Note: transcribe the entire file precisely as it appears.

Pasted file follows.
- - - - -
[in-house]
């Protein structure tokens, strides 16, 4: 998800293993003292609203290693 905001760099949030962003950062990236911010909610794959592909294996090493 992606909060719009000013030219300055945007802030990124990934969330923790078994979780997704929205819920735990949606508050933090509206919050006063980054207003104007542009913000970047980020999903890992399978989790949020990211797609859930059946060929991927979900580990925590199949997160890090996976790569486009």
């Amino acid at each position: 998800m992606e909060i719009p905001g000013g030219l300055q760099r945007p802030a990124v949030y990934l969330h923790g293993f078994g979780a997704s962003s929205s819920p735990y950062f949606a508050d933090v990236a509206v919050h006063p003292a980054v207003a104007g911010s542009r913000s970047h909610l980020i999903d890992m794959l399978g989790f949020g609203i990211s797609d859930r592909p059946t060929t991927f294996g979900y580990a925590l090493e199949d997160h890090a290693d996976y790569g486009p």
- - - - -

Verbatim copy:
[in-house]
């Protein structure tokens, strides 16, 4: 998800293993003292609203290693 905001760099949030962003950062990236911010909610794959592909294996090493 992606909060719009000013030219300055945007802030990124990934969330923790078994979780997704929205819920735990949606508050933090509206919050006063980054207003104007542009913000970047980020999903890992399978989790949020990211797609859930059946060929991927979900580990925590199949997160890090996976790569486009």
């Amino acid at each position: 998800m992606e909060i719009p905001g000013g030219l300055q760099r945007p802030a990124v949030y990934l969330h923790g293993f078994g979780a997704s962003s929205s819920p735990y950062f949606a508050d933090v990236a509206v919050h006063p003292a980054v207003a104007g911010s542009r913000s970047h909610l980020i999903d890992m794959l399978g989790f949020g609203i990211s797609d859930r592909p059946t060929t991927f294996g979900y580990a925590l090493e199949d997160h890090a290693d996976y790569g486009p």